• Soon all the world will see what an awful movie Sony Pictures Entertainment has made.
  • The world will be full of fear.
  • Remember the 11th of September 2001.
  • We recommend you to keep yourself distant from the places at that time.
  • (If your house is nearby, you’d better leave.)
  • Whatever comes in the coming days is called by the greed of Sony Pictures Entertainment.
  • All the world will denounce the SONY.”

In addition to the terroristic threat, the hackers released the content of files called “Michael Lynton” (CEO of Sony Pictures Entertainment) which included embarrassing emails and sensitive personal data. The tactics used by the hackers worked to caused the nations three largest movie chains to cancel showings of “The Interview” with an unknown release date.

Sony has no current plans to release the film either to theaters or direct to video.

Lawsuit Claims BackPage.com Aids Sex Trafficking

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Three sex trafficking victims have brought a lawsuit against BackPage.com. The victims claim that the website helps promote the exploitation of children. Lawyers for the victims claim that the girls were sold as prostitutes through ads on BackPage.com. BackPage says that the lawsuit is an attempt at censorship and has asked a judge to dismiss the case. The judge declined, BackPage appealed.

The Washington Supreme Court heard arguments on Tuesday, October 21, 2014. BackPage believes the case should be thrown out because the Communications Decency Act of 1996 gives it immunity from the activities of its members. The victims say they were raped multiple times when they were teenagers and that the website is partially responsible for their sex trafficking.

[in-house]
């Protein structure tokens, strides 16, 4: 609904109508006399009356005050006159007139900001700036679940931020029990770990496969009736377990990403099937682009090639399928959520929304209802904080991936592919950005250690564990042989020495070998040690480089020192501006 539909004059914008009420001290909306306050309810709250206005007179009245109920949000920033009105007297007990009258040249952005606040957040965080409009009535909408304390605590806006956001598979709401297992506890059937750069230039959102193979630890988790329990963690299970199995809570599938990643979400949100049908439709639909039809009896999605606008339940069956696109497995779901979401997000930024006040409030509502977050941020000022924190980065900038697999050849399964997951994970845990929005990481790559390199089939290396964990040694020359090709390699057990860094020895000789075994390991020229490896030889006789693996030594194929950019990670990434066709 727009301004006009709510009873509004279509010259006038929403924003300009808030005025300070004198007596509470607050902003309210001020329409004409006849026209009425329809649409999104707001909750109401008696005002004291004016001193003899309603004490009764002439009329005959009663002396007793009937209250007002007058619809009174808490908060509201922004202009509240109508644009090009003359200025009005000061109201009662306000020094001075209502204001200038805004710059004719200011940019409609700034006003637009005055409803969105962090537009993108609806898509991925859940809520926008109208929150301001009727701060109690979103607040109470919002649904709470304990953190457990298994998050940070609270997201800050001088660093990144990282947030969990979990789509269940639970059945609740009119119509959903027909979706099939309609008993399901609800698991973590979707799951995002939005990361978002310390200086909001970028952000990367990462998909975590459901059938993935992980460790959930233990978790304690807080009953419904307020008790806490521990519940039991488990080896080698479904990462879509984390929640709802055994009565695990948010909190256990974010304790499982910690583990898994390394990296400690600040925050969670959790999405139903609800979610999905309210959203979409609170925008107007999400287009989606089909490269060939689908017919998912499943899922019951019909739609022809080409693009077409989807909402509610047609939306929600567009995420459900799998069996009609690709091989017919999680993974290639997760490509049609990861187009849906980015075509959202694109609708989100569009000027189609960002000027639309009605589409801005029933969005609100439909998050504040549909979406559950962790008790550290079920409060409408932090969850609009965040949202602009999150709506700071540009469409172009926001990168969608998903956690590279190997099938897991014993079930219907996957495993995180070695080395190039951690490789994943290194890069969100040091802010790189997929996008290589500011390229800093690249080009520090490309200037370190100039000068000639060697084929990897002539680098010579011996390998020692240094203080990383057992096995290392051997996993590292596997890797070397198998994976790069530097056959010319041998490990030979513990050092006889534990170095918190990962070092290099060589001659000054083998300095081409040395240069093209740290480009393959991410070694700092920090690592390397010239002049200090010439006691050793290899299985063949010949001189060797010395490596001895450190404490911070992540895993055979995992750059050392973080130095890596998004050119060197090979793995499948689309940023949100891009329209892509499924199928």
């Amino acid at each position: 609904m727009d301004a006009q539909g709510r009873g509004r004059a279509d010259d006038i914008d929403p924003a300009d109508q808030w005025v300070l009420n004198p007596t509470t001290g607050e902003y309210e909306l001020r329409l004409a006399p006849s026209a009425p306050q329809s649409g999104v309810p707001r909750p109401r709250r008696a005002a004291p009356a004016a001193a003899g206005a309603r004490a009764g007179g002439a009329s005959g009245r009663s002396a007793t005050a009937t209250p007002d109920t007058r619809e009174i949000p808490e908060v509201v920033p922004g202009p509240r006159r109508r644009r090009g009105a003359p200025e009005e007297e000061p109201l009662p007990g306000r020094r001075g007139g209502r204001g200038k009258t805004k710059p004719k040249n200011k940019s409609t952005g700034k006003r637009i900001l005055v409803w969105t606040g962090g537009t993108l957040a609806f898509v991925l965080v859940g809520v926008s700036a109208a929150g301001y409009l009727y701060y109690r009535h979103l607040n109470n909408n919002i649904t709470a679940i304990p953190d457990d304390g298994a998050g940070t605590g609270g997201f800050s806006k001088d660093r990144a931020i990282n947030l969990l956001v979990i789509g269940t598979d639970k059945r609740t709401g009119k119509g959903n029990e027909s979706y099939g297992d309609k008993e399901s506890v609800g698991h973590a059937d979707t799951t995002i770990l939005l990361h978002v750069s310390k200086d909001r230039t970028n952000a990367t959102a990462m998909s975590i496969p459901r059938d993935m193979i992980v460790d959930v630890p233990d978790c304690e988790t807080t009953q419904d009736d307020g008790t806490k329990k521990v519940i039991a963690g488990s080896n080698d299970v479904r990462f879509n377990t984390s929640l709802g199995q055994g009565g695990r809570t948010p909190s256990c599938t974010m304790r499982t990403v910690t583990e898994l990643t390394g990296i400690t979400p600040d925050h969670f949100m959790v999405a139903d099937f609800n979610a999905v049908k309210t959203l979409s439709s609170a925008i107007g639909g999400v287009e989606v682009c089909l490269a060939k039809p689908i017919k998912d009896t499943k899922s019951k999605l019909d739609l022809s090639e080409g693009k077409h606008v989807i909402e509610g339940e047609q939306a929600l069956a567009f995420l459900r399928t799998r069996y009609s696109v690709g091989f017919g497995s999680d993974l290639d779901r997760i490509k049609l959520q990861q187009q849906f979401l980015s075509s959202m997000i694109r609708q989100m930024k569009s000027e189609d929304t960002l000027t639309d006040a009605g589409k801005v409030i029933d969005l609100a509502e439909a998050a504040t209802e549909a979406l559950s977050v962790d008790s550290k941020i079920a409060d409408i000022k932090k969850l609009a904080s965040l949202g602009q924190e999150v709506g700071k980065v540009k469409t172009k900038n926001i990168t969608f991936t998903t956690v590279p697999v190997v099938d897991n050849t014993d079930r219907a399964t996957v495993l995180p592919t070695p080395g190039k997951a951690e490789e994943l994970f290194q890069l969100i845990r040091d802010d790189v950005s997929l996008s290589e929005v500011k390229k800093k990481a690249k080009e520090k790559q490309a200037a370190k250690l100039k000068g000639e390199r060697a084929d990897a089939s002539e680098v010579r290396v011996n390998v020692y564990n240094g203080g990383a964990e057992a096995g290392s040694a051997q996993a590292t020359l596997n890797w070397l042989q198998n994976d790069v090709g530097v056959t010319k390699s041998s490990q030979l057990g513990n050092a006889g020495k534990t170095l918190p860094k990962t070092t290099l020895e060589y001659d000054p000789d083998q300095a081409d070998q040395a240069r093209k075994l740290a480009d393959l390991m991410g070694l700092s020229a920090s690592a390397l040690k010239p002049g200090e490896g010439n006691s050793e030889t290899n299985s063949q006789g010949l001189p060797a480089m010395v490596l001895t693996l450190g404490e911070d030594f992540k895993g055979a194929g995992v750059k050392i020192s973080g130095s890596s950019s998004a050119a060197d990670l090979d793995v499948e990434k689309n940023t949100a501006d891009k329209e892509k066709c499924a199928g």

KiroTV.com reported, “According to court documents, when pimps forced the women to offer sex on the controversial website, Backpage never verified their ages and instructed sex traffickers not to use certain words or graphics to avoid scrutiny from the public and police.”

During the arguments, the Supreme Court Justice’s asked both sides whether BackPage was part of contributing, developing or creating content for the website. The attorney for BackPage claimed that it was clear that his client did not create or develop the ads that allegedly harmed the plaintiffs. He argues that this is an effort to chill online speech.

The Communications Decency Act of 1996 was the first attempt by the United States to regulate pornographic material on the internet. It criminalized the transmission of materials that were “obscene or indecent” to persons known to be under 18. However, many portions of CDA have been struck down for violating the right to free speech.

The BackPage lawsuit could have a major effect on sex trafficking. The ruling in the case could also have a huge impact on free speech in the online world.

If you suspect child sex trafficking, it should be reported to the CyberTipline of the National Center for Missing and Exploited Children.

Skype Safety Tips for Kids and Parents

By: jayneandd

The internet is a dangerous place especially for kids who are not tech savvy enough to realize a potential threat lurking on the web. Skype is a free video chat and instant messaging service widely used for family and friends to keep in touch with each other. Parents and kids often use the service as it was intended, but sometimes kids and parents get a rude shock.